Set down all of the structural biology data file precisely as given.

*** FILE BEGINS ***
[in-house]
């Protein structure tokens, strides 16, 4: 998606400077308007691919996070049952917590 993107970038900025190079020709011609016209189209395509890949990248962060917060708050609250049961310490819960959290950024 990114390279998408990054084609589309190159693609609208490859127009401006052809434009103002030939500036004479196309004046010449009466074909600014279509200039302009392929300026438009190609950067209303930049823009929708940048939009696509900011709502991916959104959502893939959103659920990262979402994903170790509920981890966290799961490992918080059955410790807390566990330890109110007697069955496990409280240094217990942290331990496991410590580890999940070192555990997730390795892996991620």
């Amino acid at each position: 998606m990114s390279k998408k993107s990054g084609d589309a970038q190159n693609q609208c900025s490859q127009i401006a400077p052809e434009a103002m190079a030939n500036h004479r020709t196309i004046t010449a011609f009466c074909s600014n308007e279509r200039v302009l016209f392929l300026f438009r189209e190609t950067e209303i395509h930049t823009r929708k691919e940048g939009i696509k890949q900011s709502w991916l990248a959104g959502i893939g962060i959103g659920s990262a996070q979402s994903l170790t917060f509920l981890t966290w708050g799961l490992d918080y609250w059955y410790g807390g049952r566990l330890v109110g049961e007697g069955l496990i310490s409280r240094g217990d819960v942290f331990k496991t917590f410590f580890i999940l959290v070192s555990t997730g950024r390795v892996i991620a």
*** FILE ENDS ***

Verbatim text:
[in-house]
């Protein structure tokens, strides 16, 4: 998606400077308007691919996070049952917590 993107970038900025190079020709011609016209189209395509890949990248962060917060708050609250049961310490819960959290950024 990114390279998408990054084609589309190159693609609208490859127009401006052809434009103002030939500036004479196309004046010449009466074909600014279509200039302009392929300026438009190609950067209303930049823009929708940048939009696509900011709502991916959104959502893939959103659920990262979402994903170790509920981890966290799961490992918080059955410790807390566990330890109110007697069955496990409280240094217990942290331990496991410590580890999940070192555990997730390795892996991620």
């Amino acid at each position: 998606m990114s390279k998408k993107s990054g084609d589309a970038q190159n693609q609208c900025s490859q127009i401006a400077p052809e434009a103002m190079a030939n500036h004479r020709t196309i004046t010449a011609f009466c074909s600014n308007e279509r200039v302009l016209f392929l300026f438009r189209e190609t950067e209303i395509h930049t823009r929708k691919e940048g939009i696509k890949q900011s709502w991916l990248a959104g959502i893939g962060i959103g659920s990262a996070q979402s994903l170790t917060f509920l981890t966290w708050g799961l490992d918080y609250w059955y410790g807390g049952r566990l330890v109110g049961e007697g069955l496990i310490s409280r240094g217990d819960v942290f331990k496991t917590f410590f580890i999940l959290v070192s555990t997730g950024r390795v892996i991620a």